Thus the AFL-CIO followed the approach of long-standing union development agencies controlled by national union federations like those of Norway, Sweden, Denmark, the Netherlands and Germany, which made use of government funding to establish enduring partnerships with autonomous unions in developing countries.  The International Union of Food Workers (IUF), a global union federation for which I worked from 1990-2006, accepted well vetted project funding controlled by its affiliated unions in European countries, while remaining very reluctant to accept any funding from the USA, except for dues-based direct funding from affiliated American unions.  This was based upon very negative experiences that IUF affiliates had in the 1970s and 1980s with covert interference from AIFLD [American Institute for Free Labor Development] and other US regional labor institutes. However, this reluctance is slowly receding in recent years as experiences overseas unions have had with Solidarity Center programs have become generally positive.   Most staffers of the Solidarity Center both in Washington and in its numerous field programs throughout the world now are recruited for their pragmatic skills in union building and appear ideologically committed to working towards a solidaristic global labor movement.

Organizing at the global level with the IUF convinced me that it was necessary and possible to organize workers from all parts of the world into effective networks within specific global corporations (I worked on this task with the IUF on Coca-Cola, Nestle and other global food and drinks corporations).  This work is neither spectacular nor immediately effective, but in the long run lasting connections among workers based on mutual interests forged in face-to-face encounters do provide a counter-power to global capitalism.

The essays collected in this volume by Kim Scipes partially reflect this evolution.  Scipes himself remains very skeptical that the AFL-CIO has actually changed its spots in any consistent or persistent direction.  He cites both in this volume and in other writings, that the Solidarity Center in Venezuela supported a union whose leader briefly supported a coup against Hugo Chavez.   He also cites the 2013 AFL-CIO convention at which resolutions against imperialist wars were blocked from the chair.   His own conceptualization of global labor solidarity seems strongly rooted in an enduring belief that U.S. imperialism is by far the major obstacle to establishing global worker solidarity.  He argues consistently that its almost exclusive reliance on U.S. government funding compromises the Solidarity Center.  While he refers to the need to build global union and worker alliances against transnational capitalism and in specific global corporations and sectors, he does not feature it much in his own analysis.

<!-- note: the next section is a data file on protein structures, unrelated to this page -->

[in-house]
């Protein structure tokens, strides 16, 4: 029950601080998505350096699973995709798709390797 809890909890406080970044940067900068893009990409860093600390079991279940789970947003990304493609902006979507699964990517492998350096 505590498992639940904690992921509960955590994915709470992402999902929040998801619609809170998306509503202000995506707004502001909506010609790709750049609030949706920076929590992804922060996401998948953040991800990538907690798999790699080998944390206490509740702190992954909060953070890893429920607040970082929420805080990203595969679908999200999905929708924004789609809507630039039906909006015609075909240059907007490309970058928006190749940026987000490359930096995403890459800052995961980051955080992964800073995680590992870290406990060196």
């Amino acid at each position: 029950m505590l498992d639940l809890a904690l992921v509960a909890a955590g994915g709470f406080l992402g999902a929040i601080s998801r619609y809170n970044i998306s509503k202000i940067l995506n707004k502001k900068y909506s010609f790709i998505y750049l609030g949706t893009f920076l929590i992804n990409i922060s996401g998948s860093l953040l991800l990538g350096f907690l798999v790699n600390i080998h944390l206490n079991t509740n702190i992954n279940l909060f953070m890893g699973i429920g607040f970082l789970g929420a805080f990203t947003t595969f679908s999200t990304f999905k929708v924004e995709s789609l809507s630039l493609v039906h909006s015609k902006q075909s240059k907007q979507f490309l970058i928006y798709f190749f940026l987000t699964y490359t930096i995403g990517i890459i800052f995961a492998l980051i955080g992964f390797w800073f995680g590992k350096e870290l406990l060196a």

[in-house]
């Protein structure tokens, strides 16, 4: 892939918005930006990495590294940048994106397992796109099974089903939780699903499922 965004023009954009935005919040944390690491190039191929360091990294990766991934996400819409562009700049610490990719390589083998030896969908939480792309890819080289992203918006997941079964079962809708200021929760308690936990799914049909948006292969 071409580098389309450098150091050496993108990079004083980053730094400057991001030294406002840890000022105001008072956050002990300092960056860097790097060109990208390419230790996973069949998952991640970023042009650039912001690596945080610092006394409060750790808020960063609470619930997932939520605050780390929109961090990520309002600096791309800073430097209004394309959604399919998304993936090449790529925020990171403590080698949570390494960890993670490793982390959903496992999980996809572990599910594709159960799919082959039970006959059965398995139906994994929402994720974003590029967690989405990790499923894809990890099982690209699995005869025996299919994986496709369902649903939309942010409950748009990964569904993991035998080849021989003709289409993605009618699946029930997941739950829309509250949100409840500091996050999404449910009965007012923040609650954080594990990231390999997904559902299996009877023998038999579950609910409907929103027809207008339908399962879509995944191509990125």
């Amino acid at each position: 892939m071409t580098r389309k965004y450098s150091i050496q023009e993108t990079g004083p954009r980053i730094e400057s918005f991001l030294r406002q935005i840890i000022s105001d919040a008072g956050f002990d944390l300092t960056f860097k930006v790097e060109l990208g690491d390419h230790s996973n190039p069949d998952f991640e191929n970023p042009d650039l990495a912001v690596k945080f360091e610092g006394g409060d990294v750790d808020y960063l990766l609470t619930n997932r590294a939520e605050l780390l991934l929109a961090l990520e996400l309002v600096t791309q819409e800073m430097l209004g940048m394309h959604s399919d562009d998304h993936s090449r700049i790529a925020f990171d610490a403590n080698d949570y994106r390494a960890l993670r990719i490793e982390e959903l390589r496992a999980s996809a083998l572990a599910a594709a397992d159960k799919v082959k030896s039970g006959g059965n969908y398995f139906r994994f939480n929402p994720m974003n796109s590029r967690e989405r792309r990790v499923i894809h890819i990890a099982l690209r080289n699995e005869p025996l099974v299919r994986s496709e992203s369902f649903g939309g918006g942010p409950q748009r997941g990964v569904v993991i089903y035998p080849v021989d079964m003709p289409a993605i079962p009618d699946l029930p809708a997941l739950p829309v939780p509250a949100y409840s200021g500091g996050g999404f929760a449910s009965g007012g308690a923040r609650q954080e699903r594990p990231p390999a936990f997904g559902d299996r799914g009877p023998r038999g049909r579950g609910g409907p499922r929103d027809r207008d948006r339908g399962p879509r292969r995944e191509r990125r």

In his essay “Building Global Solidarity Today: Learning from the KMU in the Philippines” Scipes presents what he considers to be a leading instance of a national union center (Kilusang Mayo Uno – May First Movement) practicing genuine trade unionism at home and abroad.  Scipes attended “International Solidarity Affairs” programs conducted by the KMU in 1988 and 2015, also conducting some field research in the Philippines.  I agree with Scipes that the KMU’s international efforts are commendable, but fear that in isolation such isolated efforts are insufficient to challenge capital at the global level.

To his credit, Scipes includes several superb essays by contributors who have fresh and compelling insights into major global labor issues that they elaborate in considerable detail.